05 March 2011


I started reading The Art of Happiness, a book written by an M.D., trained in psychiatry, and the Dalai Lama. I've read books written solely by the Dalai Lama and enjoyed them and learned a lot from them. His words get in and I get them. I think it's because of the way he communicates the Buddhist paradigm. It's the words he uses, or rather his translator uses. They haven't been colored by western thinking. That paradigm doesn't seep in.

Paradigms are like pairs of glasses coloring your experiences. They filter. I began questioning our western paradigm's reliance on rationality and science to explain human phenomenon 25 years ago. I rejected it on a lot of levels, mostly because I didn't know any better and because I didn't understand it.

Now I do, at least as one paradigm for how to think and be. Like everybody, I completely rely on the science of forecasting the weather and building bridges. I don't need to question it.  I find the science of computers wildly interesting too. And I use the power of "scientific method" at work all the time because everyone "believes" it. It's also been extremely important for challenging bogus claims propped up as science over the centuries--anything to do with human phenomena, and I'm extremely skeptical of scientific claims. Just about every claim about women, race, sexuality, etc., that's been used to marginalized us/them has been shown to be ideology.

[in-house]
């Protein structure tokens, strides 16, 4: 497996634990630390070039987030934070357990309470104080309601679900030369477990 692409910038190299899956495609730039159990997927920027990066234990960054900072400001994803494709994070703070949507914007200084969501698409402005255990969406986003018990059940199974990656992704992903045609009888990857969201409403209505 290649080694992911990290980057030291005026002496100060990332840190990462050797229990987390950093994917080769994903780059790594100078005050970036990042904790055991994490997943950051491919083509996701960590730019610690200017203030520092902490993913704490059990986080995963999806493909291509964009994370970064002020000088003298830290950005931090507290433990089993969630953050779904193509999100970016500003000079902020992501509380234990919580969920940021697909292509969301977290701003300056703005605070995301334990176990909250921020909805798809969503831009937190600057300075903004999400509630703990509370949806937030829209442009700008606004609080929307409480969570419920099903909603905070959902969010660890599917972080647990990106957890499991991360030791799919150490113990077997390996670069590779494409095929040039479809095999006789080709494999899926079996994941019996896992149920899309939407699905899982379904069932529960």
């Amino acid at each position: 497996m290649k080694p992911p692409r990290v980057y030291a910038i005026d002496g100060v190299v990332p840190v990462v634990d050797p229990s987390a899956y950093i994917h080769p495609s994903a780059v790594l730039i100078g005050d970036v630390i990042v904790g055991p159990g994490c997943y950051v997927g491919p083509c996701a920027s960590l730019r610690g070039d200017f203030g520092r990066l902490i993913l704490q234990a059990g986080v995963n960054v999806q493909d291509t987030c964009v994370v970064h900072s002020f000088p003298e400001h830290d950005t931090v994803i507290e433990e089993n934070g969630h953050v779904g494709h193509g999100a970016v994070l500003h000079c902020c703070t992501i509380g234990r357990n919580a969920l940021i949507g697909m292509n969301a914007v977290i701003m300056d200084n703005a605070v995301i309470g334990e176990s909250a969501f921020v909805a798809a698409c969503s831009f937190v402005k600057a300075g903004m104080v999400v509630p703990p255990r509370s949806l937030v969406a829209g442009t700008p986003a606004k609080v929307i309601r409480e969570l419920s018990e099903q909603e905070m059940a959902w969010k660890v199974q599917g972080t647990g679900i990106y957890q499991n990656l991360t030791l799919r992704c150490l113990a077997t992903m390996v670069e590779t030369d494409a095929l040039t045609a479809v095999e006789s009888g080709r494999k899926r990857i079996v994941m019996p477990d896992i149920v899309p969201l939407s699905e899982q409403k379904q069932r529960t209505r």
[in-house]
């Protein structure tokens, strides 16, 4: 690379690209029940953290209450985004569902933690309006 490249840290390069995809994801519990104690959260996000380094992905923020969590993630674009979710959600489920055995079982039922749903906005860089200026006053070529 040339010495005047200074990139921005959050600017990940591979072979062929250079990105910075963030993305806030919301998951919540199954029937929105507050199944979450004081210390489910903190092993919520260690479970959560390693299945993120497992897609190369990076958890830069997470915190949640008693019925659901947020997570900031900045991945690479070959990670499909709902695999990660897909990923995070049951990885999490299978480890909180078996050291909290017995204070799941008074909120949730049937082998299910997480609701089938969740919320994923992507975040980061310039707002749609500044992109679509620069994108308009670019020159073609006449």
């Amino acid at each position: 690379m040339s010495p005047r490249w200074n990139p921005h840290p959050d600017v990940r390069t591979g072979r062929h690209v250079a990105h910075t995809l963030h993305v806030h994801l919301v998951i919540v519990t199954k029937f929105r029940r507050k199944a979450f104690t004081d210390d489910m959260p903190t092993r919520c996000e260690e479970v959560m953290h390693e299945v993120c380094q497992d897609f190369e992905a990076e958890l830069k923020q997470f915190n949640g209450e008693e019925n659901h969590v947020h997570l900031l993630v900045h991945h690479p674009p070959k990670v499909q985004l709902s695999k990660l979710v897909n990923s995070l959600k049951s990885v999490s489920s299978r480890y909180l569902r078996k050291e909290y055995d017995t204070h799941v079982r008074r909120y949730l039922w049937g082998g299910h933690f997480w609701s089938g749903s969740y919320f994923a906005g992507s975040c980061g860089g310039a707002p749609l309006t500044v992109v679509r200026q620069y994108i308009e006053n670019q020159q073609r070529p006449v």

Even in the hard sciences, there's a lot more subjectivity in so-called objectivity, as any good scientist will tell you. Now that I can actually begin to understand scientific papers I can see how science works. I can put on those glasses and play that game. It works. It's empowering, like when I can challenge my GP on the risks of taking/not taking a particular medication because I've actually read the studies done it, that underpin general knowledge about it. People like MDs, who are extremely invested in their paradigm, don't like to be challenged on it.

Anyway...so reading this book is going to be interesting because I think it's going to put western and eastern orientations about the human condition up against each other, face to face, close-up. At least I'm hoping it does.